When Annie returns home from a weekend away at work, she discovers that her slacker boyfriend Dave has constructed a cardboard maze in their living room and is somehow trapped inside. Ignoring his protestations to not follow him, she ventures inside alongside an assorted group of their friends, only to discover its inside is a vast cardboard labyrinth riddled with dangers that must be traversed if any of them want it make it out alive.
The very concept of Dave Made a Maze is completely ridiculous, and it’s by fully embracing this absurdity that its appeal shines bright. It’s structured like a horror film, featuring a sprawling warren of rooms laden with elaborate traps and origami monsters, but the action is filtered through a childlike innocence that leaves it appearing whimsical rather than scary.
Despite the film’s potentially farcical nature, it’s played completely straight and so allows the inherent comedy to come through on its own, becoming all the funnier as a result. Even though the tone is light-hearted the dangers facing the group are still very real, and it takes a decapitation and an impaling for the reality of what they’re up against to hit home. In keeping with the DIY craftwork of the maze’s construction, instead of full-on gore people’s bodies bleed yarn and silly string, while explosions of confetti take the place of arterial geysers.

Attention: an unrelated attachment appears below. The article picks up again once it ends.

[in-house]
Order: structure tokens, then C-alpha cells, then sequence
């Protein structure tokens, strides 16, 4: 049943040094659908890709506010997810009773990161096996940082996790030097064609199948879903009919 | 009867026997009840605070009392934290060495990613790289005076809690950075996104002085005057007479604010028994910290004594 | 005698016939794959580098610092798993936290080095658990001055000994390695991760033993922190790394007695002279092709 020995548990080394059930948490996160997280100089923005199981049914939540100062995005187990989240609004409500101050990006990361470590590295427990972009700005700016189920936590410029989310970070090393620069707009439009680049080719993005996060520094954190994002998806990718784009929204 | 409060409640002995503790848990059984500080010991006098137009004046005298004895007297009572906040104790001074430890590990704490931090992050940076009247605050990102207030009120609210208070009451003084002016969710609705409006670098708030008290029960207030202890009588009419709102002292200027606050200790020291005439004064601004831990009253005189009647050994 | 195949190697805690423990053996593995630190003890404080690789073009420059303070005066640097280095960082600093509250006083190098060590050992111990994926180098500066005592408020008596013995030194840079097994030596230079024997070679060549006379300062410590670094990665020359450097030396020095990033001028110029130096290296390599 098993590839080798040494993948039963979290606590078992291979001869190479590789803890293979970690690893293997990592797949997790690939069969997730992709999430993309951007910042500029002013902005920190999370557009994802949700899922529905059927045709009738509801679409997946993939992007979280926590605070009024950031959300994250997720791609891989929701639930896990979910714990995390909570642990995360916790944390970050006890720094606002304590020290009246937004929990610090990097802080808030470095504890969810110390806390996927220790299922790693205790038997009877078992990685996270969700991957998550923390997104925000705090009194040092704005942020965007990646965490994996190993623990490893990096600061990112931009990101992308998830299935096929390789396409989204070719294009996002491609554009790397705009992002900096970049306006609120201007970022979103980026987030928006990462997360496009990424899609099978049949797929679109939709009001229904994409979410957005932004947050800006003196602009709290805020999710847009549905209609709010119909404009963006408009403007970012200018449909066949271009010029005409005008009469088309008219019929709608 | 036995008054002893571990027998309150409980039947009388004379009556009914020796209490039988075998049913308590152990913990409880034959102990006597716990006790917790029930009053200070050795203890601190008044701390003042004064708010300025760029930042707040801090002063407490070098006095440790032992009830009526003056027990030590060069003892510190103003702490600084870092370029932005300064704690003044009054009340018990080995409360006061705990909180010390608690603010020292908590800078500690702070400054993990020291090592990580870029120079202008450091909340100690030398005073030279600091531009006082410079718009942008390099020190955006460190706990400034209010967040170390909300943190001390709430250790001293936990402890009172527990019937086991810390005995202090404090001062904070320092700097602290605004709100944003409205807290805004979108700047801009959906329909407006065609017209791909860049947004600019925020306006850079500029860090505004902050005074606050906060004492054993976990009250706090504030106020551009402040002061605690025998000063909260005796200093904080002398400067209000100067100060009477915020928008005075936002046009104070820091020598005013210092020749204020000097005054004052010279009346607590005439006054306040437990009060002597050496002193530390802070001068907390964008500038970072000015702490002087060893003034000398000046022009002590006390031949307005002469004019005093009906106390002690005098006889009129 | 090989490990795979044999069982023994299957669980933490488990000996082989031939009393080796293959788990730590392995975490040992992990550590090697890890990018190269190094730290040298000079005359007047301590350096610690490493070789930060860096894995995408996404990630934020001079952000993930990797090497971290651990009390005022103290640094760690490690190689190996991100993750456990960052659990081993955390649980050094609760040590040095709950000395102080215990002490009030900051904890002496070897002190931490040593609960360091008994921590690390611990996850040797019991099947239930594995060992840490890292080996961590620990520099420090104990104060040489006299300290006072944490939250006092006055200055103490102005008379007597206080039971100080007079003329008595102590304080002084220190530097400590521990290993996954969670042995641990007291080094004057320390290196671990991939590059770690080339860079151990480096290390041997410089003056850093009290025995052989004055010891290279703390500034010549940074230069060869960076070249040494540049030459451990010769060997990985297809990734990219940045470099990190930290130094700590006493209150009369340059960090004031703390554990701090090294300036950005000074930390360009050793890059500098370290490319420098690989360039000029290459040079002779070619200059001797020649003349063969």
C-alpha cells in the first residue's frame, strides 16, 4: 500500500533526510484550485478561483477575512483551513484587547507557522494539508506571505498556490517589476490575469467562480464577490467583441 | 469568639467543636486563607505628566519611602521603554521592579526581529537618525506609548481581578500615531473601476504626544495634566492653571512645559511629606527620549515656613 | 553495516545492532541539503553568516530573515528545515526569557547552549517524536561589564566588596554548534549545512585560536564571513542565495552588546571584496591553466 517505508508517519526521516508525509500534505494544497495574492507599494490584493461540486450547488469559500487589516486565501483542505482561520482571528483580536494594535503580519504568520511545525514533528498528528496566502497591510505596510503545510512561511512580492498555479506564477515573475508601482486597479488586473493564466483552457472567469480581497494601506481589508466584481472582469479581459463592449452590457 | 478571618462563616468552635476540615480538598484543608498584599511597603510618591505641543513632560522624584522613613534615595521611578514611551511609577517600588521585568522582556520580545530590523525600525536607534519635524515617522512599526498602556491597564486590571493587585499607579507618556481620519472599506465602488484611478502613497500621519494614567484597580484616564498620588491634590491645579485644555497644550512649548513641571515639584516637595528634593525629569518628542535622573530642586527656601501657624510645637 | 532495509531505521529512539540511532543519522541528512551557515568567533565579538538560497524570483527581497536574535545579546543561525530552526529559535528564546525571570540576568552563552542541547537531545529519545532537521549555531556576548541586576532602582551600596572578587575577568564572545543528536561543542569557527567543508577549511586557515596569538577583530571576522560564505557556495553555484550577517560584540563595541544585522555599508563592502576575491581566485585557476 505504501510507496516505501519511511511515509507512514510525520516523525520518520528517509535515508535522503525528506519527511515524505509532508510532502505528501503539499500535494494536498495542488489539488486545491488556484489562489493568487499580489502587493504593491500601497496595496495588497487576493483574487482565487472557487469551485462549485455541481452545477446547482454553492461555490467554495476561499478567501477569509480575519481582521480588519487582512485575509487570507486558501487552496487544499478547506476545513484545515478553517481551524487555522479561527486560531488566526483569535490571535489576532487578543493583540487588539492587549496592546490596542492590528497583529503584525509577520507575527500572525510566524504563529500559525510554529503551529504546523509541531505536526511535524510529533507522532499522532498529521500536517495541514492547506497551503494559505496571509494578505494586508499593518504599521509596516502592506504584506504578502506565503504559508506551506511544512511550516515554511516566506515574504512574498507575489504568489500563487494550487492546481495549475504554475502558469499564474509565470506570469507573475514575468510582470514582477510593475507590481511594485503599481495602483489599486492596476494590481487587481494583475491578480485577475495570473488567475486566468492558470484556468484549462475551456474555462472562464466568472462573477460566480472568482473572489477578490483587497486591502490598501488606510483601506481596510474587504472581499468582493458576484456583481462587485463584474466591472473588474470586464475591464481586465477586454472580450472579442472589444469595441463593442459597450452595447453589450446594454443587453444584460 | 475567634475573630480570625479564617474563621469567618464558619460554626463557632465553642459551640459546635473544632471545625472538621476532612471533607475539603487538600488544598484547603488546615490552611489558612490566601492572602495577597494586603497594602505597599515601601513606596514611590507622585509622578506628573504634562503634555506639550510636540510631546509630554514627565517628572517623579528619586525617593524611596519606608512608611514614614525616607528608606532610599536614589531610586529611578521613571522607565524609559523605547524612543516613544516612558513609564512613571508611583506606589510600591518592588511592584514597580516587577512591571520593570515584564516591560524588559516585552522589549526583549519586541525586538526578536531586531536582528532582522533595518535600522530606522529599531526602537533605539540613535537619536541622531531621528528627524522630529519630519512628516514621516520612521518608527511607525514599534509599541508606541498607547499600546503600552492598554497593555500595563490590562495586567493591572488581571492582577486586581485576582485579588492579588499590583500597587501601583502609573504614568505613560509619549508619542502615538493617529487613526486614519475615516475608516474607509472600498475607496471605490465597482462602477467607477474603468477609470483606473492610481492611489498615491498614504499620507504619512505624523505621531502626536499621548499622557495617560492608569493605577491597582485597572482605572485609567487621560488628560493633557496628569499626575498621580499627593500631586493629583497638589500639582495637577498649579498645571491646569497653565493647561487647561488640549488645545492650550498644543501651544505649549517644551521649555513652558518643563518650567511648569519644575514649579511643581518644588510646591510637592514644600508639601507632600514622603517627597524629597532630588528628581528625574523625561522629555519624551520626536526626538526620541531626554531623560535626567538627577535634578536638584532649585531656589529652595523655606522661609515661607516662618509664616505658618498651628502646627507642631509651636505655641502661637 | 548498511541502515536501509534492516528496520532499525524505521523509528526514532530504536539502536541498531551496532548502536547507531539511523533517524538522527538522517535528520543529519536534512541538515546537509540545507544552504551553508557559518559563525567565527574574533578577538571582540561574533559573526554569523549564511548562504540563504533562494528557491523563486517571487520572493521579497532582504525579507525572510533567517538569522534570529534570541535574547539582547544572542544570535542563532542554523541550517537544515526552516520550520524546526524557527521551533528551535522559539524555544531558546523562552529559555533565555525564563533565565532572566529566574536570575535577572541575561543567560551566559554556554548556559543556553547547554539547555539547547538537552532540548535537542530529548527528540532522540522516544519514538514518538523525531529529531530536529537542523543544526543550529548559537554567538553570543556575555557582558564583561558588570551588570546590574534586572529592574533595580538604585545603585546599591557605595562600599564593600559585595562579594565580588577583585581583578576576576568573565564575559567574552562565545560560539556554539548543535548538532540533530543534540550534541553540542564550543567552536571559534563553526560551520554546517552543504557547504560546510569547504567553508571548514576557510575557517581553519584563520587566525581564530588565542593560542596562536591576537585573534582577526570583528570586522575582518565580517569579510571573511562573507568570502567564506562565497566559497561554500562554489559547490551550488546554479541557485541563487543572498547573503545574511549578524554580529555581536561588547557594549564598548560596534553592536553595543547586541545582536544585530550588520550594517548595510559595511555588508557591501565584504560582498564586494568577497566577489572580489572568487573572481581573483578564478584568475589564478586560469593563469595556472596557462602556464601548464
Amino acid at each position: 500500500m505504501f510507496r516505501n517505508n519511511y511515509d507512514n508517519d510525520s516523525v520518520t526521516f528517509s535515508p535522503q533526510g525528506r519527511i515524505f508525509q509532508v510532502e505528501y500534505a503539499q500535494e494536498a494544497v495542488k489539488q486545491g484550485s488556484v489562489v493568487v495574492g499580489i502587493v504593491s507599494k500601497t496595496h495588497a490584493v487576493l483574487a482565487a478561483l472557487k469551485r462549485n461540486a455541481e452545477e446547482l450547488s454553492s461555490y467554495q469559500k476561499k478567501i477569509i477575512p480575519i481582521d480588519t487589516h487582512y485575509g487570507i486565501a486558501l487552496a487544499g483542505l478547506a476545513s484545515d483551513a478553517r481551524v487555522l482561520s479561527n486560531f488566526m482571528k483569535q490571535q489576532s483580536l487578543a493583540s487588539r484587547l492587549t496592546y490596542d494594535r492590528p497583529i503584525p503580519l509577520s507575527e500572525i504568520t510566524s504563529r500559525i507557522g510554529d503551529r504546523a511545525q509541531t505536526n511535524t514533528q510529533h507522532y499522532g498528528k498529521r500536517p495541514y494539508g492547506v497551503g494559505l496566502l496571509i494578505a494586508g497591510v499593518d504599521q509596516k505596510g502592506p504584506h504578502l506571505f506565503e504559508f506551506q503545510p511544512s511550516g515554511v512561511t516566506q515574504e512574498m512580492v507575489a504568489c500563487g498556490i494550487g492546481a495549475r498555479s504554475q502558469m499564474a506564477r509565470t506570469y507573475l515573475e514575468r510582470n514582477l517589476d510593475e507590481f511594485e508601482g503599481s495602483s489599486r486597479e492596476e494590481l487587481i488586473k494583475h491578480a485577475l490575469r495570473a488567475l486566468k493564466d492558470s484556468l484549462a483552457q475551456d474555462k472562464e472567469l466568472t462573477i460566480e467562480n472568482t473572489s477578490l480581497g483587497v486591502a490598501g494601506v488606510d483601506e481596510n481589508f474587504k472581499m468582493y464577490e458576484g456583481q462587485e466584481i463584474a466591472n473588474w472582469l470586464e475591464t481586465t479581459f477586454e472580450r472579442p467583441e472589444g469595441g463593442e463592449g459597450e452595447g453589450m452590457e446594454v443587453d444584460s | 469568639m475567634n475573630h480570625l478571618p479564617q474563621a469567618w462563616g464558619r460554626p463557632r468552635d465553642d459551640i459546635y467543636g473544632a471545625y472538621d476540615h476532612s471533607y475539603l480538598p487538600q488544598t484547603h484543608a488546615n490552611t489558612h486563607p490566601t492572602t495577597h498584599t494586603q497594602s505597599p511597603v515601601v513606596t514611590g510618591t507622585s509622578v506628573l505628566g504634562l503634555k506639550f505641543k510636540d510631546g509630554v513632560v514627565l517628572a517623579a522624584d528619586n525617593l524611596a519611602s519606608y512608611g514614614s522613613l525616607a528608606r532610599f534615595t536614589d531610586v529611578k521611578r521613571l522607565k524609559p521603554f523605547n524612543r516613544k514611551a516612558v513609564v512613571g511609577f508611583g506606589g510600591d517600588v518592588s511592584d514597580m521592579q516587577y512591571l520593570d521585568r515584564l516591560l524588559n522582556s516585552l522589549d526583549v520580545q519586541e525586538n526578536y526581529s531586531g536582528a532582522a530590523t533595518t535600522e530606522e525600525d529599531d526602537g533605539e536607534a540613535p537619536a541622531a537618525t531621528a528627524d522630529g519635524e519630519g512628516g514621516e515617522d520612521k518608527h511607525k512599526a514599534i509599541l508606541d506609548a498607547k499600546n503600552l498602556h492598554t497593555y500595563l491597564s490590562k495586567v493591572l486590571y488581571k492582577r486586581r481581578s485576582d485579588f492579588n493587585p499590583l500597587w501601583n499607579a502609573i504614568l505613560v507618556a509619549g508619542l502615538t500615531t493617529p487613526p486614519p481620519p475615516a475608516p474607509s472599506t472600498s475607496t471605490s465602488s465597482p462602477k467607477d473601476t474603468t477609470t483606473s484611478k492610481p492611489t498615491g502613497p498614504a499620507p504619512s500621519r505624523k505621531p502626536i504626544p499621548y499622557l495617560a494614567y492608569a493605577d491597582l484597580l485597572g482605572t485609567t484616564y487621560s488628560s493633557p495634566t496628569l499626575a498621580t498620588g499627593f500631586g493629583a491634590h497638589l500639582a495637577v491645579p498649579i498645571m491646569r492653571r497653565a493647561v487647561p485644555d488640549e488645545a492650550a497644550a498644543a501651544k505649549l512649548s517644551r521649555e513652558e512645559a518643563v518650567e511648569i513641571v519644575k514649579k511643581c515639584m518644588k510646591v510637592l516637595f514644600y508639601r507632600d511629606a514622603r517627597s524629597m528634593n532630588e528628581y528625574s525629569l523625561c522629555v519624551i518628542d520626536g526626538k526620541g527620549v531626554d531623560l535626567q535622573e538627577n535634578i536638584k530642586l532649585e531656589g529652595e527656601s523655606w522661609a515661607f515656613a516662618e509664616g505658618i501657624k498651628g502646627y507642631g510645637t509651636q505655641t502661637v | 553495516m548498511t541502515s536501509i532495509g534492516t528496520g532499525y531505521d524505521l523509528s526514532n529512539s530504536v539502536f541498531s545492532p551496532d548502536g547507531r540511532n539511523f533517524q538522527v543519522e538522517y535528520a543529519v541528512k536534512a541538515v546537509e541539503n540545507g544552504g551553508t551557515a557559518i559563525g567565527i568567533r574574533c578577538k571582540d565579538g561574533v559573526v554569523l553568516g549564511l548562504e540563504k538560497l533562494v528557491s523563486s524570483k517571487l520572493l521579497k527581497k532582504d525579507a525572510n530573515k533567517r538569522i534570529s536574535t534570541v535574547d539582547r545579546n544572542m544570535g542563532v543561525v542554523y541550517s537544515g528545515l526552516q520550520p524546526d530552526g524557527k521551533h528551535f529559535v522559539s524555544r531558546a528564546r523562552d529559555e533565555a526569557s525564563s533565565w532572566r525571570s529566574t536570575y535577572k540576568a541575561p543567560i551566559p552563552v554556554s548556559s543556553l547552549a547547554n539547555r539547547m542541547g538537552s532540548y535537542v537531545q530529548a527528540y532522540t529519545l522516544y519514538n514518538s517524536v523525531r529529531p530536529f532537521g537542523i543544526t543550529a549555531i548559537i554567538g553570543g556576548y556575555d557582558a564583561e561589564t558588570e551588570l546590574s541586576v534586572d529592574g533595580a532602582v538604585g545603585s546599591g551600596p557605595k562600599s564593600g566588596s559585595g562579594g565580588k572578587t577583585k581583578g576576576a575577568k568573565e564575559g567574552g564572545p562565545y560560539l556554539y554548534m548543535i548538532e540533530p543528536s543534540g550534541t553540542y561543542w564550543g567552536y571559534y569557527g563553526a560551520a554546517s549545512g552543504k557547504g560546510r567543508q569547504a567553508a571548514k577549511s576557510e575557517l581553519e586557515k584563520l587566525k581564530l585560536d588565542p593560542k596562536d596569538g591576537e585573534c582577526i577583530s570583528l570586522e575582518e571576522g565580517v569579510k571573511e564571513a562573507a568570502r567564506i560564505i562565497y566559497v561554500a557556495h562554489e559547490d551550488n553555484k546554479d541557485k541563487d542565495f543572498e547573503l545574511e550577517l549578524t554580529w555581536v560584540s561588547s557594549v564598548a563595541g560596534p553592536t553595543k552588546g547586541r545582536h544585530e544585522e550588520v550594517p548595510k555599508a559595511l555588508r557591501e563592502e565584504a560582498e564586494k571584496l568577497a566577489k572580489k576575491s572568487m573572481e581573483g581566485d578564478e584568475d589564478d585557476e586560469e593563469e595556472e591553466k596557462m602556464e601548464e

The discussion of exactly how the maze came to be is briefly touched upon but swiftly abandoned, since from a narrative perspective it doesn’t really matter, and for the characters such knowledge won’t help them navigate it. By a labyrinth’s very nature the progression through it is disjointed and non-linear, and you get the feeling that the script was assembled using a list of ideas from which the best were selected and a story then weaved around them. Each successive room brings with it a new surreal irrationality, be it everyone spontaneously transforming into hand puppets, or visual perspective and the laws of physics being playfully messed with in a manner reminiscent of Alice in Wonderland, a comparison augmented throughout much of the film by a recurring motif of playing cards.
As well as the boundless creativity of the maze itself, the heart of the story is the relationship between Dave and Annie. While it’s in no way an unusual setup for a beautiful professional to have her life hamstrung by an immature boyfriend, it’s made clear that the pair genuinely love and want the best for each other. Rather than Annie becoming angry at Dave’s lack of direction being a problem for her, she is instead frustrated with him wasting his potential and wants him to figure his way out of his directionless rut because doing so will make him happier. In this way the maze acts a metaphor for Dave’s frustrated ambitions and stunted adult development, and only by figuring out how to push through it will he ever be free.
Funny, charming and utterly compelling, Dave Made a Maze is a lo-fi piece of inventive genius proving that with enough imagination and ingenuity even the smallest of budgets can be transformed into something special.
DAVE MADE A MAZE / CERT: TBA / DIRECTOR: BILL WATTERSON / SCREENPLAY: BILL WATTERSON, STEVEN SEARS / STARRING: NICK THUNE, MEERA ROHIT KUMBHANI, ADAM BUSCH, JAMES URBANIAK / RELEASE DATE: TBA